Most young people from Suffield have found themselves enduring a demanding schedule during this school year without much time for any leisure. Many of those in high school are diligently balancing their considerable academic course loads with sports and fine arts commitments, and for some, even a job that eats up their extra free time. Those in college have been enjoying new freedoms and experiences that have come with new responsibilities away from home. With so many commitments and things to do, most young people feel like there aren’t enough hours in the day.
Suddenly, such busy and engaging schedules that made each day fly by have turned into long days of isolation at home. The scarily rapid spread of COVID-19 has instilled feelings of panic and fear in school administrators, business owners, and especially the parents of these Suffield teens, causing all to take action in an attempt to protect our town’s children by enforcing the concept of social distancing. Most notably, this action has included the closing of all schools and college campuses.
Suffield High’s seniors have experienced detrimental impacts from the virus. 2020 is their last year to leave their lasting impressions on our town and our high school… but they may never even get the chance to step foot in SHS again. They may never get the chance to walk across Ted W. Beneski Field and properly receive their diplomas that they have been working towards for 13 years. They may never get the chance to attend their last prom or have their own Senior Night. These things are supposed to be the absolute highlights of every senior’s year, but they are getting closer and closer to being washed away by COVID-19 with every passing minute. SHS seniors are beyond devastated, frustrated, and scared. Many seniors are questioning the value of all of their diligent and hard work with the possibility that they may not get to graduate or experience all of the things that all seniors should be able to at the end of their long journey of schooling.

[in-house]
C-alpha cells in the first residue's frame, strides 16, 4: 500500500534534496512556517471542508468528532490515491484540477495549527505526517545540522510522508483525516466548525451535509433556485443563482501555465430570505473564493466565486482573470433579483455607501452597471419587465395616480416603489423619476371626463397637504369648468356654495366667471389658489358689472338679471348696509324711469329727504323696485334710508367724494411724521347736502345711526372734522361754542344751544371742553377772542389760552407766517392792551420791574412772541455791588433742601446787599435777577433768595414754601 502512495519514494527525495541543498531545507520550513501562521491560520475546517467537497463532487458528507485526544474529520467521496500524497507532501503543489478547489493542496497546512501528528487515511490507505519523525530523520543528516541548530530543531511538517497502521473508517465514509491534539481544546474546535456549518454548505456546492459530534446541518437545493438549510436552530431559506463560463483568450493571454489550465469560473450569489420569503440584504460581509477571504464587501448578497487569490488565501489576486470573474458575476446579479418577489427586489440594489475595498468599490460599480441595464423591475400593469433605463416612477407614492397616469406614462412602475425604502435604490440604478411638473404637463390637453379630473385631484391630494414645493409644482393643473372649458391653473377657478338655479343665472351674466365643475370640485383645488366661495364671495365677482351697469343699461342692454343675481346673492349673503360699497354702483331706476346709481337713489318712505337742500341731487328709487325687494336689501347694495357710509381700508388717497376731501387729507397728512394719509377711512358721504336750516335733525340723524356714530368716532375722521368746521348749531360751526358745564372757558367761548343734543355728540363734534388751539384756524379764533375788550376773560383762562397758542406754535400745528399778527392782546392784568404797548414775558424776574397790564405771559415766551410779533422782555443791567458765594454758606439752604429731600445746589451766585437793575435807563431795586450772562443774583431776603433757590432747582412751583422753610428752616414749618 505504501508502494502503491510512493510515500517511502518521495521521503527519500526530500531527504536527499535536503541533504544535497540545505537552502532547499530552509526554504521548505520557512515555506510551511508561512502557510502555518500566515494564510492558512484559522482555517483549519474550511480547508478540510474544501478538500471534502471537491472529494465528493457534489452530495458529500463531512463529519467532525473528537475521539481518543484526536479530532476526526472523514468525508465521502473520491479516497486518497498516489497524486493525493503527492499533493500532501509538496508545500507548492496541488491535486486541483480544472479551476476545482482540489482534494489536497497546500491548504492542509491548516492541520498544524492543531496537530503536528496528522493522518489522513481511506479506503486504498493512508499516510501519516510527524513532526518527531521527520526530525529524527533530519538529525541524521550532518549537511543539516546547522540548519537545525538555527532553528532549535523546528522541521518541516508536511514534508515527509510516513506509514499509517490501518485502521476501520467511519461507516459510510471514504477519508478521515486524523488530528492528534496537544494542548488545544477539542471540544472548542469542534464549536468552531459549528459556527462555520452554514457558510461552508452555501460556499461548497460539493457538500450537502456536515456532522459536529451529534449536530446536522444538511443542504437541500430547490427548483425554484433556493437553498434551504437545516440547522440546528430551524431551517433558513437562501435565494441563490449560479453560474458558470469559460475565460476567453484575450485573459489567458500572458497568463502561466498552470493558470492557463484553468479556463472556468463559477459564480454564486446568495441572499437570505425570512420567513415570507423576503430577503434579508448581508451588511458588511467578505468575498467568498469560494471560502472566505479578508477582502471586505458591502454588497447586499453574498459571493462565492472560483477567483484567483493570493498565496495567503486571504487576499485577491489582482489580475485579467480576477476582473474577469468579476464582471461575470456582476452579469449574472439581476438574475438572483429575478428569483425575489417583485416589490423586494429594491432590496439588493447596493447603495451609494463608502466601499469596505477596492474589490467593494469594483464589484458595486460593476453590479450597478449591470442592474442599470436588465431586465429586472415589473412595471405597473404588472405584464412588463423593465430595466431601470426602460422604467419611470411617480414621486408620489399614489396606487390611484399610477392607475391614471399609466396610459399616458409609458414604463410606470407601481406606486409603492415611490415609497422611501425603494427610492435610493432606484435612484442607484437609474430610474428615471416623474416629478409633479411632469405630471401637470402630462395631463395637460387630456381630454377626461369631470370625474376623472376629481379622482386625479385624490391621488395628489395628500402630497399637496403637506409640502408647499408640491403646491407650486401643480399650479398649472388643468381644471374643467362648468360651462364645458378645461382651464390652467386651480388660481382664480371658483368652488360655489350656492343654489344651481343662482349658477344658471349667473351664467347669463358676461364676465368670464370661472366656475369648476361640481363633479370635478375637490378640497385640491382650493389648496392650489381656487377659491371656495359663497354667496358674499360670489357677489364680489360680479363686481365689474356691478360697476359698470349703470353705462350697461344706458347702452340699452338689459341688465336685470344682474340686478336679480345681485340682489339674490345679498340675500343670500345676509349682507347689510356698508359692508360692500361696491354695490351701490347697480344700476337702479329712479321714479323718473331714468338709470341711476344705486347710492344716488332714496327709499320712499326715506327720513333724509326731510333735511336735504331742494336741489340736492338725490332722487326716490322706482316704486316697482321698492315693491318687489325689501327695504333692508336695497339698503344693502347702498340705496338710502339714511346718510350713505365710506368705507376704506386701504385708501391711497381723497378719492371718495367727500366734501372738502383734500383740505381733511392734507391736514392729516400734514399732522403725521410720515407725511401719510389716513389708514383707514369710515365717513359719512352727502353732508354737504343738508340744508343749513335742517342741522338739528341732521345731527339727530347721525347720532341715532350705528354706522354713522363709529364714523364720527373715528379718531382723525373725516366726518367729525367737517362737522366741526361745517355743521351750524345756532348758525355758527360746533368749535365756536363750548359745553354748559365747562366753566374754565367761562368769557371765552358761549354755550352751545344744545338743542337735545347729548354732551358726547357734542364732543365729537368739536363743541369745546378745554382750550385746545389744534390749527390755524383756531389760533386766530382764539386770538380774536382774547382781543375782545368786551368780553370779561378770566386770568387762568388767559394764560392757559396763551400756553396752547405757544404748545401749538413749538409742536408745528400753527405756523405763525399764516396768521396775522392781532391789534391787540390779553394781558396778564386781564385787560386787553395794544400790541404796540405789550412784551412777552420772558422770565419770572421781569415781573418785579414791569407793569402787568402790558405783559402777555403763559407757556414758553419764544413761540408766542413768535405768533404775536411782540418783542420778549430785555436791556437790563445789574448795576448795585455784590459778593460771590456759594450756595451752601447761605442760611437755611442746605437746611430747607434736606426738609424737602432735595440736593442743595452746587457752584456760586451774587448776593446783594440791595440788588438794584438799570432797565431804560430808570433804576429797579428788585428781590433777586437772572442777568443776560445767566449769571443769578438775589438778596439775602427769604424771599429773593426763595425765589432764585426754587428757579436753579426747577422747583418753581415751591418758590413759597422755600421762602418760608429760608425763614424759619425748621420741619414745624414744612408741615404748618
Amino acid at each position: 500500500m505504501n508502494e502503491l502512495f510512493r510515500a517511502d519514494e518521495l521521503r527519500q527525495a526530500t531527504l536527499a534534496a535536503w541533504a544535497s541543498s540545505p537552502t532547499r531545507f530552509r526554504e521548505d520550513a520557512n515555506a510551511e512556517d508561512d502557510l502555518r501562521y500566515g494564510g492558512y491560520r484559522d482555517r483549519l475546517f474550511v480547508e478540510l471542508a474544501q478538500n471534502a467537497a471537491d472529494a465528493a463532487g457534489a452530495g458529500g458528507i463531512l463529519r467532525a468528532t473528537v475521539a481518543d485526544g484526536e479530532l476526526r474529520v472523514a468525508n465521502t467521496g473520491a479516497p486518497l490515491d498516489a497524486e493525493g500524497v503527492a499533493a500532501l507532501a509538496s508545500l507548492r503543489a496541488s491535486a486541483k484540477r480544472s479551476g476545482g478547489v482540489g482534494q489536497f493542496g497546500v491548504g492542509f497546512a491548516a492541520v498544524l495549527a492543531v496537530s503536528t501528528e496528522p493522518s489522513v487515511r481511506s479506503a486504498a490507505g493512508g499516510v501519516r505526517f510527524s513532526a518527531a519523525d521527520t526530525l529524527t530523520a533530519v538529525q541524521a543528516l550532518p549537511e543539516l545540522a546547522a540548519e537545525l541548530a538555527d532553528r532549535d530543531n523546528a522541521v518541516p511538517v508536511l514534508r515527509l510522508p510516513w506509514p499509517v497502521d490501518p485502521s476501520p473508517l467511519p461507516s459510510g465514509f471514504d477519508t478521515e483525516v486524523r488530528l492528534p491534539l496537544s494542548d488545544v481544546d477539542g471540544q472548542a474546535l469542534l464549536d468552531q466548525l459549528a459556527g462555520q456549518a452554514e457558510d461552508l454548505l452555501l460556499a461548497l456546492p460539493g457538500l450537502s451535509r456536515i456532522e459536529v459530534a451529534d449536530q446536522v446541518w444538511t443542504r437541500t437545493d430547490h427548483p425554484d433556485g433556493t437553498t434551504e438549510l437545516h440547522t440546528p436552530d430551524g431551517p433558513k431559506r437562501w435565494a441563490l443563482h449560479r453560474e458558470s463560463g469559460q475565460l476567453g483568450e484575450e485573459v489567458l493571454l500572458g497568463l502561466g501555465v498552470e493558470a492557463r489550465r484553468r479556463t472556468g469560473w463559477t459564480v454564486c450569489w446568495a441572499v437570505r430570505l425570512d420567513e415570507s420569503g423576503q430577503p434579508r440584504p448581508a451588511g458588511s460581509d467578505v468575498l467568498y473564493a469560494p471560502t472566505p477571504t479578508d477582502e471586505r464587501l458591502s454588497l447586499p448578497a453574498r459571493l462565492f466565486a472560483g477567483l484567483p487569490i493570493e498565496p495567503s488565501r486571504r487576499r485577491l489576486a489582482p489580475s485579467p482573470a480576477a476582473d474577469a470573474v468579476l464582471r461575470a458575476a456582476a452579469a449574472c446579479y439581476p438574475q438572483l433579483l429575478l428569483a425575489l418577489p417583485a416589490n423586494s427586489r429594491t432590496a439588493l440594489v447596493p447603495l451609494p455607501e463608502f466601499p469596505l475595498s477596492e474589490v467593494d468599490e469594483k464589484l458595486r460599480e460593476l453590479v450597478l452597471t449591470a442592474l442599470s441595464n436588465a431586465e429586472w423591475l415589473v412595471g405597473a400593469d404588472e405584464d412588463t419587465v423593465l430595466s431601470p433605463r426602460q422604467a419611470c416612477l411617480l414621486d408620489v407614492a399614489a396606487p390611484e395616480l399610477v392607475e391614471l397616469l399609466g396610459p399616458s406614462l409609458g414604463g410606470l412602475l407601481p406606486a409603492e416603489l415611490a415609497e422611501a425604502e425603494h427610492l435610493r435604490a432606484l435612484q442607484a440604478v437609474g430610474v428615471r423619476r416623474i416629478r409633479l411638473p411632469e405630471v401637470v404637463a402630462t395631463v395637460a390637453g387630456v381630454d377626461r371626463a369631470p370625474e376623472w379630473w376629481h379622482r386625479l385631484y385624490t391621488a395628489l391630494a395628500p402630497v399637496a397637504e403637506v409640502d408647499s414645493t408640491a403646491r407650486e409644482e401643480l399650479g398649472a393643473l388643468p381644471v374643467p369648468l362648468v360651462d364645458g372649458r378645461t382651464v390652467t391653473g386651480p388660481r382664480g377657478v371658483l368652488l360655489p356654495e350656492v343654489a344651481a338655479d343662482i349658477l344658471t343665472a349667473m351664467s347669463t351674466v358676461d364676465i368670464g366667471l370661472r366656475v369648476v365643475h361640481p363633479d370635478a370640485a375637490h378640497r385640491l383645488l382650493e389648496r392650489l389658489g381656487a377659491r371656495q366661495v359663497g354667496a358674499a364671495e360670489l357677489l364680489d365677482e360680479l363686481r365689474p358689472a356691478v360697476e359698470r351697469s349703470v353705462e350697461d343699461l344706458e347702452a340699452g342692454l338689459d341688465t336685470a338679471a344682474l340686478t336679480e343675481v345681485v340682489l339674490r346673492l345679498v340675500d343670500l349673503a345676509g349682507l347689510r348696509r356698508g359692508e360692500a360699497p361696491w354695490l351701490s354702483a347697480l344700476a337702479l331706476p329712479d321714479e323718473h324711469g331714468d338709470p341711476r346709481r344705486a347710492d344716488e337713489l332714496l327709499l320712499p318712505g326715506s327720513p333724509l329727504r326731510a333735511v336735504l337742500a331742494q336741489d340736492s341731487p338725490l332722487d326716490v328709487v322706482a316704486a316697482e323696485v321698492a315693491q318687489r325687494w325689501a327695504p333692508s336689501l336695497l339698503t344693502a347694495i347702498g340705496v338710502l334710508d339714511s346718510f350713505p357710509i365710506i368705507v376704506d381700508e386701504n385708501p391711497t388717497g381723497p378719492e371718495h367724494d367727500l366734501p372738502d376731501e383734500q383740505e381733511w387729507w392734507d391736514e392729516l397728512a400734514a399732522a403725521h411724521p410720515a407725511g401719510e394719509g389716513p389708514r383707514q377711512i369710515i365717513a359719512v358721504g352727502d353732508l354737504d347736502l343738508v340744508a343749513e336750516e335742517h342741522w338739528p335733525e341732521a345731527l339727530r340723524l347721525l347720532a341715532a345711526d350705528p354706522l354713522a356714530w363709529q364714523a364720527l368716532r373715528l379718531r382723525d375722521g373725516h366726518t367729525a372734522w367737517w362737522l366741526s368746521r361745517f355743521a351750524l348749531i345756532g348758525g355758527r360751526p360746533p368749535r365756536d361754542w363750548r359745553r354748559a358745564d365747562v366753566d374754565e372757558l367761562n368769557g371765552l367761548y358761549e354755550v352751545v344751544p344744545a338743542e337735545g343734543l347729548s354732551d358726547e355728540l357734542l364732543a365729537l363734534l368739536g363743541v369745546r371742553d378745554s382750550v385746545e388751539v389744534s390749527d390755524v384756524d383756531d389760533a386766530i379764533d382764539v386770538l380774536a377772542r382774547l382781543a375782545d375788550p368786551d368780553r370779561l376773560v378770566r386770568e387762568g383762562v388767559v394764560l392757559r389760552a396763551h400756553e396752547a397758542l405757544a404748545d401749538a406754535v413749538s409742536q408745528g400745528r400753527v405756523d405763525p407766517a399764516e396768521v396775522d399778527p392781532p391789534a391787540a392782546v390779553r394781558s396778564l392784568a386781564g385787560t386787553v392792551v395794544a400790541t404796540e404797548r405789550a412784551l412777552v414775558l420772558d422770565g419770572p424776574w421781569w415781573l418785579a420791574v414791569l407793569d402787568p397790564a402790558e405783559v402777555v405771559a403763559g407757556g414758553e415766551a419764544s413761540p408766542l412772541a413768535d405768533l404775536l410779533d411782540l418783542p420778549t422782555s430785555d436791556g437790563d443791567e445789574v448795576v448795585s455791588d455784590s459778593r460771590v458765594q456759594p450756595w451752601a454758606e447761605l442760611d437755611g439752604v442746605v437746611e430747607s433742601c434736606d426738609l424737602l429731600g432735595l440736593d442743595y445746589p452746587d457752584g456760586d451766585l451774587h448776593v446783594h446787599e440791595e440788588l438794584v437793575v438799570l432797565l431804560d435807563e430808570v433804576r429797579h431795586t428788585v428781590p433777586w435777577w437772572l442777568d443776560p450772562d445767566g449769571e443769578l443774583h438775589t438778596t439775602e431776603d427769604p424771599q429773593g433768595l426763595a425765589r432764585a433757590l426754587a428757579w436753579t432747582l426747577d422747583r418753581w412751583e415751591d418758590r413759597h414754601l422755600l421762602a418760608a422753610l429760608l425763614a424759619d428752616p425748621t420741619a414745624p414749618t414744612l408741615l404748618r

When SHS seniors move on to their new lives at college, they flourish in new and unimaginable ways that they hadn’t before. Finally, after over 13 years of living in Suffield and attending SHS, a school of only about 450 kids, these young adults are able to meet new people from around the world. They are able to experience a new city. They are able to move on from their contained lives, and maybe they are able to realize that they are not suited for a small town like Suffield. The recent graduates of Suffield High School only got a small taste of what their lives as adults are going to be like because COVID-19 has abruptly cut their experiences a bit short. They have come back home to self-quarantine, returning back to the lives they lived in high school, suddenly feeling like a small child again.
Quarantine hasn’t been an easy thing for anyone who is a part of the Suffield community to deal with, but Suffield’s young adults are having a significant amount of trouble coping with the losses they have experienced. It is hard to accept that you may never get the graduation you always dreamed of. It is hard to accept not getting to experience your Senior Prom. It is hard to accept the school production that took hours of work and effort getting cancelled. It is hard to imagine not getting to have a Senior Night after dedicating your life to a sport.
It is important that we, as a community, take the time to look out for our Suffield students, whether high school or college, and to help them through these troubling times, and to help them remember that more beautiful parts of life are coming to reward them after quarantine.